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ZOMBIE Neuropsychology

I wish that I could claim this zombie idea as my own, but sadly, I'm just not that creative and I feel strongly that I should always give credit where credit is due. Although he was not the first person to conceive the idea, a neurologist at the University of Virginia led a brilliant Grand Rounds about Zombie Neuroanatomy a few years ago that really got my wheels turning. So here I am presenting my own version of this topic in blog-form. Long before this particular neurologist's lecture, however, zombies have been a subject of popular culture in the United States. In fact, the first full-length feature film about zombies was released in 1932 during the Great Depression. Perhaps the timing of the film was a reflection on society's fears as a whole... The struggle to survive, a loss of individuality, the possible dissolution of our economic system, changes within our governing structures, and ultimately, the fine line between life and death.

The word zombie is thought to have originated from voodoo culture in Haiti, and could stem from the word nzambi (which is supposedly translated to mean the "spirit of a dead person") or jumbie (the West Indian word for "ghost"). Voodoo culture apparently used various neurotoxins, which were ground up with other ingredients into a fine powder, during the performance of certain rituals. One such neurotoxin (called tetrodotoxin) can be extracted from puffer fish and it is commonly known to lead to paralysis, and even death, when ingested. Therefore, it is thought that whomever was on the receiving end of this ritual suffered temporary paralysis and appeared dead, only to "come back to life" once the poison wore off... If it was administered in the correct dosage, of course. Over the years, the concept of zombies slowly morphed from this original idea of reanimation (or resurrection of the dead) to a contagious disease process marked by an insatiable hunger for human flesh.

So just for the fun of it, let's now compare some typical zombie characteristics to our knowledge about different regions of the brain and how they function. First, it's pretty clear that zombies aren't too skilled at planning, making decisions, assessing risk, problem-solving, or suppressing sudden urges. Hmmm, does this sound like any teenagers you know? These deficits suggest that zombies have problems with executive functioning (i.e. multi-tasking and the ability to engage in higher order activities) and a tendency to behave impulsively. Indeed, these cognitive skills and personality traits are associated with the frontal lobe, which doesn't fully develop until you're in your mid-20's. Second, zombies are depicted as rage-filled creatures, which indicates dysfunction in the more primitive part of the brain that is driven by emotions. This specifically involves the limbic system which- among other structures- houses the amygdala and the anterior cingulate cortex. The amygdala plays a key role in processing emotions and, if stimulated, is also linked to aggression. When functioning properly, the anterior cingulate cortex helps to regulate emotional responses, promote awareness, and detect pain. Okay, so I could go on to discuss the brain regions associated with hunger and appetite (the ventromedial hypothalamus), physical movement (the cerebellum, basal ganglia, and myelination of nerve fibers), and language production (Broca's area), but I think that you get the picture.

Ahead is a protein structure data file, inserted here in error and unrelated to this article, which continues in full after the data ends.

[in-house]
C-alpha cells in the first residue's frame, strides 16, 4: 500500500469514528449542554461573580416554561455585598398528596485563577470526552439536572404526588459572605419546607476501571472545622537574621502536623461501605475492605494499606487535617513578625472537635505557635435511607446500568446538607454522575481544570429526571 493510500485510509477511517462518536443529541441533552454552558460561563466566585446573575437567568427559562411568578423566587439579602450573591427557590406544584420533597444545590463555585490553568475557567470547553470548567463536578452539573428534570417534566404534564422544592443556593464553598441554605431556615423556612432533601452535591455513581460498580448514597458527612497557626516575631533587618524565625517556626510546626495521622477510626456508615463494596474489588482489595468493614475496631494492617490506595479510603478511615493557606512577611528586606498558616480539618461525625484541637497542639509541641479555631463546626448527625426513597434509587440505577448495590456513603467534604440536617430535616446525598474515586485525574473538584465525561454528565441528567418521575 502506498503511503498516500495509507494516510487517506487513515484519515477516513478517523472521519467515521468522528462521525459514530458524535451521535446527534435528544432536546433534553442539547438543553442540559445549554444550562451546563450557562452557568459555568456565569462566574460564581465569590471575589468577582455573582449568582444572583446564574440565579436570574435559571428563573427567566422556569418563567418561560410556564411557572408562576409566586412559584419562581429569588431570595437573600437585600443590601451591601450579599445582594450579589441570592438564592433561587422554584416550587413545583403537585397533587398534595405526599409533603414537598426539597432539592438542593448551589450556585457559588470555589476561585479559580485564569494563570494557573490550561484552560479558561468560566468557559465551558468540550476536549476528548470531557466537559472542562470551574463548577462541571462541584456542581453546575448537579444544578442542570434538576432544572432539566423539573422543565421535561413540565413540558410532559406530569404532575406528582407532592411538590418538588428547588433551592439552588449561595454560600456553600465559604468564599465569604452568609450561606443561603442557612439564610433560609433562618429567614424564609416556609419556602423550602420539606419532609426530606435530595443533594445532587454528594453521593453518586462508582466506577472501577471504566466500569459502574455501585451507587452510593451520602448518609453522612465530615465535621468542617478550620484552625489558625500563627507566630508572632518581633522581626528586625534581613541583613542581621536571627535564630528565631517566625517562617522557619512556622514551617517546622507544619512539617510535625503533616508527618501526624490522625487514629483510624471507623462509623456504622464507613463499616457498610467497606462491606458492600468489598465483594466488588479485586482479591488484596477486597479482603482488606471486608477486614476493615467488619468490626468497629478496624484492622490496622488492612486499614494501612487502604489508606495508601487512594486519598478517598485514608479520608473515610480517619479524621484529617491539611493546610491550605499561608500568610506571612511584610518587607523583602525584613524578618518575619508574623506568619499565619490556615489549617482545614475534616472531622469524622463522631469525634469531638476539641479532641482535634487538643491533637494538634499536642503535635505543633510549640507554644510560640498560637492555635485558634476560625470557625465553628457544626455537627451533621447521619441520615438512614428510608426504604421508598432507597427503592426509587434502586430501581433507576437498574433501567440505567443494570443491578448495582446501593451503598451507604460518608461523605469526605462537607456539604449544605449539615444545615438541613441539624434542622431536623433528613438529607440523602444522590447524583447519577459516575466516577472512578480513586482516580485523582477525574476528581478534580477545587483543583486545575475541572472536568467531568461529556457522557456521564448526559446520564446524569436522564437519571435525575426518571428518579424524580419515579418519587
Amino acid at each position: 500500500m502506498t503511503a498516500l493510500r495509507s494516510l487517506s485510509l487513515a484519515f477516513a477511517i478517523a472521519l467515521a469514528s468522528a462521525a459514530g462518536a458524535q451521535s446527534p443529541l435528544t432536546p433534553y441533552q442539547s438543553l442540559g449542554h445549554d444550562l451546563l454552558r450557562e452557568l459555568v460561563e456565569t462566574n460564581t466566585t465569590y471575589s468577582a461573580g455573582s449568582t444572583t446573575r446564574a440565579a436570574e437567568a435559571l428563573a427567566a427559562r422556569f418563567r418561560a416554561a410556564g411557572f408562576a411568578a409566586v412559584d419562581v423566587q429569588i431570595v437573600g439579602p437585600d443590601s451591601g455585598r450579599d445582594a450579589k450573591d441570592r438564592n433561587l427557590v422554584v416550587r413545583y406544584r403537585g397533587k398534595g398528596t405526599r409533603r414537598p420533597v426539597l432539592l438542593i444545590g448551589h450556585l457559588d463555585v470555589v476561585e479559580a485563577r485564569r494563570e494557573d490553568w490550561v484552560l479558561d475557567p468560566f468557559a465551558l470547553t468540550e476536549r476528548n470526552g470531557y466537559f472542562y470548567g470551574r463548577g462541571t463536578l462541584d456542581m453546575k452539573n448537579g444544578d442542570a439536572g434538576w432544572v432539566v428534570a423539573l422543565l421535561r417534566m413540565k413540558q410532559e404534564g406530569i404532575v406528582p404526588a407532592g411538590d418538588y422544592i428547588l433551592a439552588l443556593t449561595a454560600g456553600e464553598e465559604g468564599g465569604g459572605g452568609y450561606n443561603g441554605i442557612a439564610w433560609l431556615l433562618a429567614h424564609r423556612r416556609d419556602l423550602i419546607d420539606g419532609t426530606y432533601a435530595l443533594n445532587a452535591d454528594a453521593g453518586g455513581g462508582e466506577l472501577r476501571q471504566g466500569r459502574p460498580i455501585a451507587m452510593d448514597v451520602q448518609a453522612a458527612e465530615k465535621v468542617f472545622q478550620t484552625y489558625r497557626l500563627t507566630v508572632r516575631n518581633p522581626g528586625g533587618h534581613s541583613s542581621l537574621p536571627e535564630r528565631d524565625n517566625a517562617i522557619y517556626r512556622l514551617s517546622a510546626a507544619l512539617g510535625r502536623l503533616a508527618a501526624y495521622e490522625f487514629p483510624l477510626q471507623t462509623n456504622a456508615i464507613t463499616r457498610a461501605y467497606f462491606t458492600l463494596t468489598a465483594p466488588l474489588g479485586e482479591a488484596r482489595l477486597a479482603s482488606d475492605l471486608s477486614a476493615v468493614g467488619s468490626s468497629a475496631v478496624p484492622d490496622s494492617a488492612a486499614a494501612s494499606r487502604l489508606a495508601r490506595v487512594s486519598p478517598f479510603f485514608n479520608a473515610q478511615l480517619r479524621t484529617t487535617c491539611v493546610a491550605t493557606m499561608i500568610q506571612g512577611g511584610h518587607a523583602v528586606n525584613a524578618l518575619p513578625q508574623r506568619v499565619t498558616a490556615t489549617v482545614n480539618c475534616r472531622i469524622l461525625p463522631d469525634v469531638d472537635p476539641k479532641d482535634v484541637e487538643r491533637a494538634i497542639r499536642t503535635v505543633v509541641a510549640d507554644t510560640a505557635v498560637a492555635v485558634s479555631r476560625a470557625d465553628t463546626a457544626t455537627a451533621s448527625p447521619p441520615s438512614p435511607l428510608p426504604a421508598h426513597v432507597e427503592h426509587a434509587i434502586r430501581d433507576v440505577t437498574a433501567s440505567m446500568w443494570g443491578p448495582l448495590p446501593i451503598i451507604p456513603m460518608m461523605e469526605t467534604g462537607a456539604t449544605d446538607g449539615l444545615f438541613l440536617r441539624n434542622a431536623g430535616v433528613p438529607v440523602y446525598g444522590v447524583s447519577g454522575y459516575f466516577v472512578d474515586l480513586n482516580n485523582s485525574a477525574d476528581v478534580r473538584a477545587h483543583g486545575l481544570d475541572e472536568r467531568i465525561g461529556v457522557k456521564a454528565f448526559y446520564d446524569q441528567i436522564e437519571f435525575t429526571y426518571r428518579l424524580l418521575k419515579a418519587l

The final step when considering any type of disorder or condition is determining a plan for treatment. To date, there are no medications or empirically-supported therapies that cure or reduce the effects of zombie-ism. Therefore, my goal as a psychologist would be (a) to somehow facilitate a safe environment for both zombies and humans and (b) to improve overall quality of "life." I suppose that there's always (c) euthanasia. However, I'd prefer to avoid promoting anything that could create a controversy- particularly since I just compared zombies to teenagers in the previous paragraph! So getting back to feasible treatment options, I'd imagine there are behavioral management techniques that could be employed to effectively curtail biting. And perhaps a savvy nutritionist could develop a novel approach to meet zombies' unusual dietary needs... In the meantime, I'm open to any and all suggestions.

Happy Halloween, everyone!

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